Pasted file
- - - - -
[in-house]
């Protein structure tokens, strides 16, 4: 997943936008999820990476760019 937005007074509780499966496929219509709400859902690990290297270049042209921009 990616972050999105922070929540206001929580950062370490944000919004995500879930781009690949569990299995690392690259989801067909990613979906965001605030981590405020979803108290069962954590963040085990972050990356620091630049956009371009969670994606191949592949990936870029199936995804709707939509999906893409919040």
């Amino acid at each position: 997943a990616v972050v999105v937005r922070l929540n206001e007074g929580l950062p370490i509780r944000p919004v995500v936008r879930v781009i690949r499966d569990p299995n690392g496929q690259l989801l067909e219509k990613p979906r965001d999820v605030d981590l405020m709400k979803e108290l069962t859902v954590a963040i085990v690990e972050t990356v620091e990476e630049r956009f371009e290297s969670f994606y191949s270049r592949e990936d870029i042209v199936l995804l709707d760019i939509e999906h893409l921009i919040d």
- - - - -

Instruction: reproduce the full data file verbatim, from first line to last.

[in-house]
């Protein structure tokens, strides 16, 4: 997943936008999820990476760019 937005007074509780499966496929219509709400859902690990290297270049042209921009 990616972050999105922070929540206001929580950062370490944000919004995500879930781009690949569990299995690392690259989801067909990613979906965001605030981590405020979803108290069962954590963040085990972050990356620091630049956009371009969670994606191949592949990936870029199936995804709707939509999906893409919040």
């Amino acid at each position: 997943a990616v972050v999105v937005r922070l929540n206001e007074g929580l950062p370490i509780r944000p919004v995500v936008r879930v781009i690949r499966d569990p299995n690392g496929q690259l989801l067909e219509k990613p979906r965001d999820v605030d981590l405020m709400k979803e108290l069962t859902v954590a963040i085990v690990e972050t990356v620091e990476e630049r956009f371009e290297s969670f994606y191949s270049r592949e990936d870029i042209v199936l995804l709707d760019i939509e999906h893409l921009i919040d």